Energy ministers at last week’s G20 meeting in China failed to agree to set a date to end fossil fuel subsidies. Previously, the G7 had agreed to end subsidies by 2025. However, this was something of a fudge as it failed to define what was meant by a subsidy.
The situation in Britain is a particular problem. The UK government claims that it does not provide any subsidy to fossil fuels. However, this is only true of direct grants and tax rebates that would be against EU state aid rules. But successive governments have worked around EU rules by hiding the subsidies in consumers’ bills.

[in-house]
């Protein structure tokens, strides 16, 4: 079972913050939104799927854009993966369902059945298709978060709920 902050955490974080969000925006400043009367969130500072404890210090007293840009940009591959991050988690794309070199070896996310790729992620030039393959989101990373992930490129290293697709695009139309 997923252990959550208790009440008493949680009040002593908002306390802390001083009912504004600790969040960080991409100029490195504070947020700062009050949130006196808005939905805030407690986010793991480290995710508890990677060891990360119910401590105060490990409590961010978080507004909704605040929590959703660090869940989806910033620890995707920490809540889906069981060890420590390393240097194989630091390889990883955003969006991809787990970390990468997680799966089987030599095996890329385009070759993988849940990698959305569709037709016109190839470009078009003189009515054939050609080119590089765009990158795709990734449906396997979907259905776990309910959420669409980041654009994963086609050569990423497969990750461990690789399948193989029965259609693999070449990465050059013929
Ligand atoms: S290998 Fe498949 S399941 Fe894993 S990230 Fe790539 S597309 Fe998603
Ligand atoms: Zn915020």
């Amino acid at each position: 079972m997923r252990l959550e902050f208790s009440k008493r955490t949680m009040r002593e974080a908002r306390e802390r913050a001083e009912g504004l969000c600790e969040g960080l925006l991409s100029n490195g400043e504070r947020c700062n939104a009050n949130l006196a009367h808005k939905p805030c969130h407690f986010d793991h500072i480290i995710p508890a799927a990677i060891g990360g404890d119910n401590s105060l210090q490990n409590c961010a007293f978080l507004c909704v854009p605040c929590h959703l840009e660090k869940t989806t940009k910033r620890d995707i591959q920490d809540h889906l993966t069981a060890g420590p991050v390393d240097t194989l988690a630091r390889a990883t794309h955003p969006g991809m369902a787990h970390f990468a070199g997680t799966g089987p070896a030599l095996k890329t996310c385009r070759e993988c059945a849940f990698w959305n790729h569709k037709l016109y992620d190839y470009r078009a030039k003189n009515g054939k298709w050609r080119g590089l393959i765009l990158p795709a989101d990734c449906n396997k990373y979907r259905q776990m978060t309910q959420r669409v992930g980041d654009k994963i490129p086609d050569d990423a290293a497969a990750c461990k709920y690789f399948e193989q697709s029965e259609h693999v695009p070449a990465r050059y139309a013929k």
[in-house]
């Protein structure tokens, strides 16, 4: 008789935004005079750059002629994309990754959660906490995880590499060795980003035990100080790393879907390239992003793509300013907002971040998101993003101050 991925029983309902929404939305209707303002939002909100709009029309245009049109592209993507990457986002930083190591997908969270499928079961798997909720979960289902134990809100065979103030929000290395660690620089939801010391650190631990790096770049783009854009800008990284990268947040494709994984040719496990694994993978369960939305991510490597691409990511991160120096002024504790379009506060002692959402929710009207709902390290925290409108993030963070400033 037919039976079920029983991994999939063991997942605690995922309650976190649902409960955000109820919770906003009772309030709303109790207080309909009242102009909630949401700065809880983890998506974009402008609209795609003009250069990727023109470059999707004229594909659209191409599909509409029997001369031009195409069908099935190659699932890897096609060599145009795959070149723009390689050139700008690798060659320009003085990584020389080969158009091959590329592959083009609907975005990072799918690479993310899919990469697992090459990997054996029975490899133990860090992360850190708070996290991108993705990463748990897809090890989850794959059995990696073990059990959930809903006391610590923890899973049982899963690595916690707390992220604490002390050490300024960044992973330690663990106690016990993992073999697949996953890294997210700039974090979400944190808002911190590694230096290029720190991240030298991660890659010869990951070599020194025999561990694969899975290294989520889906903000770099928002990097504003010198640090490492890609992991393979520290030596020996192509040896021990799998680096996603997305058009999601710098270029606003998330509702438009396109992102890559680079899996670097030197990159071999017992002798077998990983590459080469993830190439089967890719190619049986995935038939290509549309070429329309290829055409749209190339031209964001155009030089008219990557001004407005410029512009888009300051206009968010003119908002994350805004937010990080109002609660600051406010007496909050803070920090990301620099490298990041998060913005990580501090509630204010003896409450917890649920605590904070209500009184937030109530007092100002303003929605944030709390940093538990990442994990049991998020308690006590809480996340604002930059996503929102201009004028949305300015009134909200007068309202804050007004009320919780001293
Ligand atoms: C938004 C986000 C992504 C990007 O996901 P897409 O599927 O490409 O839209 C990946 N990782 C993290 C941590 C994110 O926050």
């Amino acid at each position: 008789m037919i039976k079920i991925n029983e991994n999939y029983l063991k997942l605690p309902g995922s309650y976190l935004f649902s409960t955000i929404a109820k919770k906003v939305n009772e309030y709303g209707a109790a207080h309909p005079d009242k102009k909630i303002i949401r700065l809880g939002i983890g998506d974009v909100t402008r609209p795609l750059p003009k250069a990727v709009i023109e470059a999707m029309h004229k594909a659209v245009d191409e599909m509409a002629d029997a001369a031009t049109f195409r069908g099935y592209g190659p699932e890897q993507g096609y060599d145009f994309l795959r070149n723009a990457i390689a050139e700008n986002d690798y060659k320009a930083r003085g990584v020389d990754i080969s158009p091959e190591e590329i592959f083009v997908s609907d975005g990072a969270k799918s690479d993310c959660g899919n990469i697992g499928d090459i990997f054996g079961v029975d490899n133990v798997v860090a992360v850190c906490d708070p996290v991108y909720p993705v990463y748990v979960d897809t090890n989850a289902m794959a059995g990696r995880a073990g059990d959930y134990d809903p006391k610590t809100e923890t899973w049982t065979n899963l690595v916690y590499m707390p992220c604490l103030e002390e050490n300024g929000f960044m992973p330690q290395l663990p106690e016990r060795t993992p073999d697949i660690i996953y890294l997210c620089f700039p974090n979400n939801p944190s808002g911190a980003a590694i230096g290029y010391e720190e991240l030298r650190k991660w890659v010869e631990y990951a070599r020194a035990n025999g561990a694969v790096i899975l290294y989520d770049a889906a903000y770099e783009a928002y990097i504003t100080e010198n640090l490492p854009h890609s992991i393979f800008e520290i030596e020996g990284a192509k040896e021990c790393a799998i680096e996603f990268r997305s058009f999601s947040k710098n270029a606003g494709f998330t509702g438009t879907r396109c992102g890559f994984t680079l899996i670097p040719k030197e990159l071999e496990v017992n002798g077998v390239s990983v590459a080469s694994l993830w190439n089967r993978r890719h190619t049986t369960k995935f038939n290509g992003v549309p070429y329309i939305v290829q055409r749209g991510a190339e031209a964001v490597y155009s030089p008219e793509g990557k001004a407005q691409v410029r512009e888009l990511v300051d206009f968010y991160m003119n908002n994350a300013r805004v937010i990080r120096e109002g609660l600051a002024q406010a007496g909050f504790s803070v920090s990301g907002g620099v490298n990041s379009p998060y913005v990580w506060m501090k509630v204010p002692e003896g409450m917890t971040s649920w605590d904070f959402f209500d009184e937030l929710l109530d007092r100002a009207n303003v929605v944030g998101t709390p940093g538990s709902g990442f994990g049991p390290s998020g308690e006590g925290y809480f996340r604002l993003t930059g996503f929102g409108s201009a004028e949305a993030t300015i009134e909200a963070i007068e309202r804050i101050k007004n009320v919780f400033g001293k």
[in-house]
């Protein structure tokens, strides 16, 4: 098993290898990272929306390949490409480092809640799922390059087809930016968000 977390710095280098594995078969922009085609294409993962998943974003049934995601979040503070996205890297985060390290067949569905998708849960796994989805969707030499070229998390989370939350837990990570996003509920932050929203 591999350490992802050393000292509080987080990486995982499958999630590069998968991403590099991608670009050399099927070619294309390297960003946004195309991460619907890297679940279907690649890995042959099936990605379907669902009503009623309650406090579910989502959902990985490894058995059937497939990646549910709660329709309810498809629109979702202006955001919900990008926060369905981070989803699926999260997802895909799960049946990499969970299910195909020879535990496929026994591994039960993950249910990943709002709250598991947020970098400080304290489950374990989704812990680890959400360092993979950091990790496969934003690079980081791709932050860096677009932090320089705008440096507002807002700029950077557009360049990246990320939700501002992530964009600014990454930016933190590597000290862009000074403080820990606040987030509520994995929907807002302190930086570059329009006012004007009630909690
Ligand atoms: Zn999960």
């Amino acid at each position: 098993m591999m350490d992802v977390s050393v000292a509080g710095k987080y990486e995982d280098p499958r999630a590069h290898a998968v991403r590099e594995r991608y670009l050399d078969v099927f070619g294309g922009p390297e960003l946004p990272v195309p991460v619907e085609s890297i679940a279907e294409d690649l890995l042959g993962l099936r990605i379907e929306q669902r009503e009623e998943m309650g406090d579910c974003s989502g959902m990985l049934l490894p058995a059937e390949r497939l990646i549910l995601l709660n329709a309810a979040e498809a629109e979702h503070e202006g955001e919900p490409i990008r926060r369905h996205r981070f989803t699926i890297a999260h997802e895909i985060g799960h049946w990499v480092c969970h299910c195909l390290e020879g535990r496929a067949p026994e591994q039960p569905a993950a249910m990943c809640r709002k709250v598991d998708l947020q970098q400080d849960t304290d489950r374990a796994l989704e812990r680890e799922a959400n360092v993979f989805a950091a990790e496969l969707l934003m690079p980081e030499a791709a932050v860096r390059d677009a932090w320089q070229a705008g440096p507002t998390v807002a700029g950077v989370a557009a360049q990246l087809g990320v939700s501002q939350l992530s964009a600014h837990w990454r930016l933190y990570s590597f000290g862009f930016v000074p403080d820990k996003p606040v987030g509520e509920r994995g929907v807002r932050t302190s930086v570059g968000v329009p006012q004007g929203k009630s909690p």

It is likely that negotiations will continue for some time to try to get an agreement on the precise meaning of the word “subsidy”, with the result that the date for ending subsidies will get pushed back. But ultimately this is a meaningless argument because to have any chance of keeping global warming below 2C, rather than ending subsidies we (in the West) need to stop using fossil fuels by 2025.